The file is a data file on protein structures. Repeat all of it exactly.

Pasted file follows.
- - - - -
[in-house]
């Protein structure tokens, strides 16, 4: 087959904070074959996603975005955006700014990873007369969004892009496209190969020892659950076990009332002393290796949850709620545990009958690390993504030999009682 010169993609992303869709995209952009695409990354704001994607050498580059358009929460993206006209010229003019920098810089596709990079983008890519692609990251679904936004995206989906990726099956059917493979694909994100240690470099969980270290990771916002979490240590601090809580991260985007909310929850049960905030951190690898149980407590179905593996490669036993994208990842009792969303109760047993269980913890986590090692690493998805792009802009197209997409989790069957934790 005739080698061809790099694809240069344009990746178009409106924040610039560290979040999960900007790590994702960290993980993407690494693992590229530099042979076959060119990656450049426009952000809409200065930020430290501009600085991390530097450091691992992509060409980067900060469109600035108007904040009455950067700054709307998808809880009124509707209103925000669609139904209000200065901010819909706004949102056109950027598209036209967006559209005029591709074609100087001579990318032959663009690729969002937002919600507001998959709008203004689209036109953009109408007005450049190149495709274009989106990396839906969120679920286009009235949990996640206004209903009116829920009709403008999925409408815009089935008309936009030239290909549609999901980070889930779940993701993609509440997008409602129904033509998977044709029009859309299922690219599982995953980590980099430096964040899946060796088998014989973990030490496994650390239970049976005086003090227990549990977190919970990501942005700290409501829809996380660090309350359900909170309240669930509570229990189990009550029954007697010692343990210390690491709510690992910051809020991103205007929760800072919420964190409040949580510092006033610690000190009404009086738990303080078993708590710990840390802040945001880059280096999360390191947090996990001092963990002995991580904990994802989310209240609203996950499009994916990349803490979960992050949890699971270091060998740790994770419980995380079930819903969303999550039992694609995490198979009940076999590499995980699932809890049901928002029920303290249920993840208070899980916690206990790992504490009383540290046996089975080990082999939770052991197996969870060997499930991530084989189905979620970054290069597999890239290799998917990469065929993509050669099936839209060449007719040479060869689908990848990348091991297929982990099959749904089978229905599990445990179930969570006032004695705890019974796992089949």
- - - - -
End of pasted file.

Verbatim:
[in-house]
């Protein structure tokens, strides 16, 4: 087959904070074959996603975005955006700014990873007369969004892009496209190969020892659950076990009332002393290796949850709620545990009958690390993504030999009682 010169993609992303869709995209952009695409990354704001994607050498580059358009929460993206006209010229003019920098810089596709990079983008890519692609990251679904936004995206989906990726099956059917493979694909994100240690470099969980270290990771916002979490240590601090809580991260985007909310929850049960905030951190690898149980407590179905593996490669036993994208990842009792969303109760047993269980913890986590090692690493998805792009802009197209997409989790069957934790 005739080698061809790099694809240069344009990746178009409106924040610039560290979040999960900007790590994702960290993980993407690494693992590229530099042979076959060119990656450049426009952000809409200065930020430290501009600085991390530097450091691992992509060409980067900060469109600035108007904040009455950067700054709307998808809880009124509707209103925000669609139904209000200065901010819909706004949102056109950027598209036209967006559209005029591709074609100087001579990318032959663009690729969002937002919600507001998959709008203004689209036109953009109408007005450049190149495709274009989106990396839906969120679920286009009235949990996640206004209903009116829920009709403008999925409408815009089935008309936009030239290909549609999901980070889930779940993701993609509440997008409602129904033509998977044709029009859309299922690219599982995953980590980099430096964040899946060796088998014989973990030490496994650390239970049976005086003090227990549990977190919970990501942005700290409501829809996380660090309350359900909170309240669930509570229990189990009550029954007697010692343990210390690491709510690992910051809020991103205007929760800072919420964190409040949580510092006033610690000190009404009086738990303080078993708590710990840390802040945001880059280096999360390191947090996990001092963990002995991580904990994802989310209240609203996950499009994916990349803490979960992050949890699971270091060998740790994770419980995380079930819903969303999550039992694609995490198979009940076999590499995980699932809890049901928002029920303290249920993840208070899980916690206990790992504490009383540290046996089975080990082999939770052991197996969870060997499930991530084989189905979620970054290069597999890239290799998917990469065929993509050669099936839209060449007719040479060869689908990848990348091991297929982990099959749904089978229905599990445990179930969570006032004695705890019974796992089949």